Is it Tuesday? Every Tuesday a new poem appears in the box and on the blog.

Tuesday, March 19, 2013

Poem 31 Matt Rasmussen








REVERSE SUICIDE

The guy Dad sold your car to
comes back to get his money,

leaves the car. With filthy rags
we rub it down until it doesn’t shine

and wipe your blood into
the seams of the seat.

Each snowflake stirs before
lifting into the sky as I

learn you won’t be dead.
The unsuffering ends

when the mess of your head
pulls together around

a bullet in your mouth.
You spit it into Dad’s gun

before arriving in the driveway
while the evening brightens

and we pour bag after bag
of leaves on the lawn,

waiting for them to leap
onto the bare branches.
                                           originally appeared in Passages North

I asked the incredibly talented Matt Rasmussen for a poem about sibling loss because it is an experience we share. What Matt does so brilliantly in this poem is capture all the parts of such loss—the bewilderment, the anger, the utterly mundane scenes that preceed an event that changes everything for a family.

The poem starts with a title that is explanatory—it describes exactly the fantasy that will follow, the reverse of the series of actions that took place when the speaker’s brother shot himself.

The poem begins casually, as if the brothers were talking: “The guy Dad sold your car to/comes back to get his money” and this doesn’t become jarring for a few stanzas. And yet the nagging straightforwardness of the financial transaction catches us, just a bit.  The father and son, with the returned car, wipe it down “with filthy rags” because the car is getting dirtier as time moves backwards, until we come to the first really brutal stanza:

and wipe your blood into
the seams of the seat.

Of course, if events could move in reverse, the blood would have to go back into the car before it could go back into the not-dead body of the brother, and yet. The initial discomfort we feel at the financial transaction of selling the car is heightened here by a sense that no brother—or father—should be doing this job. Not ever.  Rasmussen’s monosyllables work well here to heighten the brute force of the action he describes.

The poem then shifts, turns toward beauty in the snow that is not falling now but lifting:

Each snowflake stirs before
lifting into the sky as I

learn you won’t be dead.

Anyone who has suffered an unexpected tragedy recognizes this moment, the moment when we learn of the loved one’s death and everything changes and we have to “learn” the world anew. But in reverse, the moment is still fraught. The speaker can’t quite unknow the loss; instead, he has to learn a different truth, his brother “won’t be dead.” Which is not the same as saying “you are alive.” We see this struggle to believe the fantasy the speaker is creating in the next lines, which are angry and direct:

The unsuffering ends

when the mess of your head
pulls together around

a bullet in your mouth.


Here the speaker acknowledges both his own anger “mess of your head” and the hopelessness of the fantasy. To wish his brother back means to wish him into suffering again.  So whose suffering will be relieved? Whose will carry on?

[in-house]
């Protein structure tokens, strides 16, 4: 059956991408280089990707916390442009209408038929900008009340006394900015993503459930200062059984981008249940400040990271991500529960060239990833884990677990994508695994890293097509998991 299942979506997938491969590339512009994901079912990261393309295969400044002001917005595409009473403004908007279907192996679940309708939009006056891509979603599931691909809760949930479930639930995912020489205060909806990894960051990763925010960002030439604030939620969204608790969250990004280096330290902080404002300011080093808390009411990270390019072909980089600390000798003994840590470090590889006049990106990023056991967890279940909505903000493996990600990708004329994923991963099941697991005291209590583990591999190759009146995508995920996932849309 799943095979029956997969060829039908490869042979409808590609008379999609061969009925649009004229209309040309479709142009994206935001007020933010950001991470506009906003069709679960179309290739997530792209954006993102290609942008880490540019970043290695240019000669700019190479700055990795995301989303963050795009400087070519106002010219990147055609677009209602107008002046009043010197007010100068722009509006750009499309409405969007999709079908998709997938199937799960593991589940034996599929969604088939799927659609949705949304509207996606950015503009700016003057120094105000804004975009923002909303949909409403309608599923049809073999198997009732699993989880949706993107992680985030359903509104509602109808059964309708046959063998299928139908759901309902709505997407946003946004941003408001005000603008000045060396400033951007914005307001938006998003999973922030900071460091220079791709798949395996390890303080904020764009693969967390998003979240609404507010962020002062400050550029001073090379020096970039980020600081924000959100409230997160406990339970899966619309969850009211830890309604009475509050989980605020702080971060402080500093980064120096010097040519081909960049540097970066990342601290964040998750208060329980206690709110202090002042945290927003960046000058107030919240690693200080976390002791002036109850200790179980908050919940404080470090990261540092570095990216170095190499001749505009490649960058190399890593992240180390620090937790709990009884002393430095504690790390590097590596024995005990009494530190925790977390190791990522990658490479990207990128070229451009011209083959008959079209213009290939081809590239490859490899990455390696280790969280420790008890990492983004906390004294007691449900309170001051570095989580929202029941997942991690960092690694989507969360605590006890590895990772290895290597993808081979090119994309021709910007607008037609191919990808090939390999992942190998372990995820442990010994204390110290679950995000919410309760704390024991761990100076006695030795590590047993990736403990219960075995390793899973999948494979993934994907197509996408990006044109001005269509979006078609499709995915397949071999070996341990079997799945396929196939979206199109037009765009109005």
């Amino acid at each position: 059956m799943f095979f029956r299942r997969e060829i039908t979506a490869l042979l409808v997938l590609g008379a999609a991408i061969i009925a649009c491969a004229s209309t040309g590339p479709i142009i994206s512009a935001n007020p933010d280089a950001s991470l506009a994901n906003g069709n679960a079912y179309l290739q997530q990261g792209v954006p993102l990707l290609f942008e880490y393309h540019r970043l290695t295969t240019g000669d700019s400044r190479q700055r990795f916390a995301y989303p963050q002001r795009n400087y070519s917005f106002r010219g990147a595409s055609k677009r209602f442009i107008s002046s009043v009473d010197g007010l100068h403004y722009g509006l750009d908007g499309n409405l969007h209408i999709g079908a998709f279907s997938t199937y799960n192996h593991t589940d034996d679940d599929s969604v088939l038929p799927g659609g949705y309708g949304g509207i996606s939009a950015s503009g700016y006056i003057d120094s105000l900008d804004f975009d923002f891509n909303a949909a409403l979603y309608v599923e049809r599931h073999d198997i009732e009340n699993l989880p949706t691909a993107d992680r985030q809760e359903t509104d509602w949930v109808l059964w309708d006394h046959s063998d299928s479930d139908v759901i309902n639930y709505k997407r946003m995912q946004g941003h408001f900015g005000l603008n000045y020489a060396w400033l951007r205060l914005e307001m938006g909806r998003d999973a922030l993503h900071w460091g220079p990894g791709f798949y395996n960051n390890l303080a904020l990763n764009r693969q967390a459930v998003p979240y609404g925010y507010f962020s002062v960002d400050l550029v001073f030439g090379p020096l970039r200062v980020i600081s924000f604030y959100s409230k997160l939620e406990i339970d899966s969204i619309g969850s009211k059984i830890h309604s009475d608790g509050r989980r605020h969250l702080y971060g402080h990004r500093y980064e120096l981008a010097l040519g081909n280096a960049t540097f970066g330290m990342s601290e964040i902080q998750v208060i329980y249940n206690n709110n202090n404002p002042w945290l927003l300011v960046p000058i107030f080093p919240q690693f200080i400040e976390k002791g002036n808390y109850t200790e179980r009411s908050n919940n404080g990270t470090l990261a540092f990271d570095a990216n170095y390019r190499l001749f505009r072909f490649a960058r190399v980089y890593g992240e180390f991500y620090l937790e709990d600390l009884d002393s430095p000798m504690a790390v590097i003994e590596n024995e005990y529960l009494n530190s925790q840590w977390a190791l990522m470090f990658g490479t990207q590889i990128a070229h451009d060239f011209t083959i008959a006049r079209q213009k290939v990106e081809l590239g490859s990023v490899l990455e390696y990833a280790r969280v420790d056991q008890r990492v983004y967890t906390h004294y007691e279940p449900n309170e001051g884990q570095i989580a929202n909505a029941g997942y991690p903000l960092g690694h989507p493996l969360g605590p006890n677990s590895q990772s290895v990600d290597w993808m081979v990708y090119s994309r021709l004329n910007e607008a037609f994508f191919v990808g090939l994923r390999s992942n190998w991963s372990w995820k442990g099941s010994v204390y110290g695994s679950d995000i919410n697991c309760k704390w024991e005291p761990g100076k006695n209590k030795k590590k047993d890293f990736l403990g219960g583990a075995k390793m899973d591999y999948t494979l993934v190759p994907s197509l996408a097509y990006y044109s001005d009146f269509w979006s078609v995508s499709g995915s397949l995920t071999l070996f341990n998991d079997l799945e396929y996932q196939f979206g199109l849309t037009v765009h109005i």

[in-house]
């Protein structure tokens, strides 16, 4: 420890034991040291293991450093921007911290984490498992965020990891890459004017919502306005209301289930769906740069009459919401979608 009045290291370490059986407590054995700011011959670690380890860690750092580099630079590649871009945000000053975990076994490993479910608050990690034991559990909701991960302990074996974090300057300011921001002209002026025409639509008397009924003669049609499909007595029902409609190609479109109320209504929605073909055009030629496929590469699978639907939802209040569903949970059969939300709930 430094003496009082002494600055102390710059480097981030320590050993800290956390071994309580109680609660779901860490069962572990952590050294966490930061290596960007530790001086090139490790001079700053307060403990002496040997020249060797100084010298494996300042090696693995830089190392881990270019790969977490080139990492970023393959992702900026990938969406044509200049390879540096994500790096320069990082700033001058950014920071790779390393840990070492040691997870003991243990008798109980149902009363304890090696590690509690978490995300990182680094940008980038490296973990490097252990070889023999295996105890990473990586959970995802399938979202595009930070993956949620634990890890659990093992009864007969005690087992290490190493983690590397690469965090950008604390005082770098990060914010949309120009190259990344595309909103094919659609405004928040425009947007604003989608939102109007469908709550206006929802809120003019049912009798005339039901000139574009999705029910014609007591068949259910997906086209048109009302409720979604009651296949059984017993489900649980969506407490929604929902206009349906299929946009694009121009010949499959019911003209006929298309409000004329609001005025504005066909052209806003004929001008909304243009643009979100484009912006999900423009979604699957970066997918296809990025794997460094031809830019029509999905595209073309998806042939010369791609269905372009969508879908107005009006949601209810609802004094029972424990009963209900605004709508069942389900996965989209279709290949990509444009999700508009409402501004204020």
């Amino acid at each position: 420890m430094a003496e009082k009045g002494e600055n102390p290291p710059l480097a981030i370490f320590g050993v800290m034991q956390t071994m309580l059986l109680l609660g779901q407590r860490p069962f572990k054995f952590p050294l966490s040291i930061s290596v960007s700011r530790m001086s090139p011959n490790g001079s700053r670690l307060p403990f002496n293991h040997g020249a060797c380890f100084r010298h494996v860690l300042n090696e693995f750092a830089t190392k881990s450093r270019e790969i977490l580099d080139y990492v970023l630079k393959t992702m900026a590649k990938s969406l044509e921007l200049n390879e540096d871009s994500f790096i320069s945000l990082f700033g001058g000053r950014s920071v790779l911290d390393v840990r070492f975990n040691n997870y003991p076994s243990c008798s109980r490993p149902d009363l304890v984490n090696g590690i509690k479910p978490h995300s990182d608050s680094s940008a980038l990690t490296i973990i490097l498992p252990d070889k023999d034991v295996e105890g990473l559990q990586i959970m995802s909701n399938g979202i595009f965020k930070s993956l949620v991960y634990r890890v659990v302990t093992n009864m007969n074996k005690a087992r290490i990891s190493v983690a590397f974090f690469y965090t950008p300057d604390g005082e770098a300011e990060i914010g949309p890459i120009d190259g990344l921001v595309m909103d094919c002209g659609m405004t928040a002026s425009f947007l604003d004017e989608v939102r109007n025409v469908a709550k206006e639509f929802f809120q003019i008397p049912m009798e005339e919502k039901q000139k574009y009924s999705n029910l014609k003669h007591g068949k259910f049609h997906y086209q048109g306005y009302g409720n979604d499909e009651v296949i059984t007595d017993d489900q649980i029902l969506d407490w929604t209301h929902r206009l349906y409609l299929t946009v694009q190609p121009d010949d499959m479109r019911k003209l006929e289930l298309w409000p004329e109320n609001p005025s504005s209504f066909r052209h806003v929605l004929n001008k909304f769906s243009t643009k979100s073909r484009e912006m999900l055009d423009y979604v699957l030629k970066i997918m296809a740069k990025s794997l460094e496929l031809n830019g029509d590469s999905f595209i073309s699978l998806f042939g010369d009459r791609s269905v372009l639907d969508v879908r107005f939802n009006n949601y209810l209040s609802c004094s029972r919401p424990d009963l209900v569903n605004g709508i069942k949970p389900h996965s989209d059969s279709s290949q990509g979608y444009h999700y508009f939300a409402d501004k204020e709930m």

The poem ends brilliantly, in the familiar, mundane world of family tasks: two brothers working in the yard together.  Those leaves could no more return to the trees than a brother return to life. And while the speaker realizes this, the image of the brothers in the yard increases the sense of loneliness and loss. What we lose when we lose a sibling is the person who helps us remember the moments, not only important ones, that construct our lives.  We lose the person who we assumed would be there through all the hard journeys. And in dying, the sibling has left the hard things—parental suffering, aging, grief, loneliness—to us. And of course, we lose the joys we would have shared, moving through this gorgeous world together. 

19 years ago today my sister Kate died from carbon monoxide poisoning. Thank you, Matt, for this beautiful poem. It helps make a sad day a little bit less so.

 Matt’s first book, Black Aperture, winner of the prestigious 2012 Walt Whitman Award from the American Academy of Poets, will be published in May by Louisiana State University Press. For more about Matt or his book, go to



5 comments:

  1. Loved that poem.
    Thanks for highlighting it.

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  2. I saw him read at the University Club awhile back and thought he had an interesting voice. There was another poem about milk, and a fridge that was pretty solid as well.

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  3. I can't get over the brilliance of this poem (and the poet). I can't stop reading it and would learn something new as it stirs a different emotion every time. Thank you for posting it, and your description below enriches the poem.

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  4. isn't he amazing? can't wait until his book is released!

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